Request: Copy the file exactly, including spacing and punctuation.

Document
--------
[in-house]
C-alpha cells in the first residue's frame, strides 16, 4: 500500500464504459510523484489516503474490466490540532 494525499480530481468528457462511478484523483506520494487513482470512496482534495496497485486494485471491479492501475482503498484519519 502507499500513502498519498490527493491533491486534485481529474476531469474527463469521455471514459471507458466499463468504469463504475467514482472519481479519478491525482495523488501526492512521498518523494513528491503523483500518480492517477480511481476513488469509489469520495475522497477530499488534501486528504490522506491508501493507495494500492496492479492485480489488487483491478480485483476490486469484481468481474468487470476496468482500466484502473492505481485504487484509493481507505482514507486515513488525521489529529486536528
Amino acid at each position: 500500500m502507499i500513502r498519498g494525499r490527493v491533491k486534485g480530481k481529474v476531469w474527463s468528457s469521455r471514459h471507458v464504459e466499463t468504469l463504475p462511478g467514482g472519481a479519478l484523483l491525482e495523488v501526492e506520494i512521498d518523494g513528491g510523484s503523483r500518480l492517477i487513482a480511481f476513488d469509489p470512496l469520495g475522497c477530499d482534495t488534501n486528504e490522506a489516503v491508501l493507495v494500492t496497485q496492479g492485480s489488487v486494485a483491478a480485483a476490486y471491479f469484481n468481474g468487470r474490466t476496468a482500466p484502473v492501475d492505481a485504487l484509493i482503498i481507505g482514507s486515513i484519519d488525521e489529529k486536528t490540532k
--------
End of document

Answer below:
[in-house]
C-alpha cells in the first residue's frame, strides 16, 4: 500500500464504459510523484489516503474490466490540532 494525499480530481468528457462511478484523483506520494487513482470512496482534495496497485486494485471491479492501475482503498484519519 502507499500513502498519498490527493491533491486534485481529474476531469474527463469521455471514459471507458466499463468504469463504475467514482472519481479519478491525482495523488501526492512521498518523494513528491503523483500518480492517477480511481476513488469509489469520495475522497477530499488534501486528504490522506491508501493507495494500492496492479492485480489488487483491478480485483476490486469484481468481474468487470476496468482500466484502473492505481485504487484509493481507505482514507486515513488525521489529529486536528
Amino acid at each position: 500500500m502507499i500513502r498519498g494525499r490527493v491533491k486534485g480530481k481529474v476531469w474527463s468528457s469521455r471514459h471507458v464504459e466499463t468504469l463504475p462511478g467514482g472519481a479519478l484523483l491525482e495523488v501526492e506520494i512521498d518523494g513528491g510523484s503523483r500518480l492517477i487513482a480511481f476513488d469509489p470512496l469520495g475522497c477530499d482534495t488534501n486528504e490522506a489516503v491508501l493507495v494500492t496497485q496492479g492485480s489488487v486494485a483491478a480485483a476490486y471491479f469484481n468481474g468487470r474490466t476496468a482500466p484502473v492501475d492505481a485504487l484509493i482503498i481507505g482514507s486515513i484519519d488525521e489529529k486536528t490540532k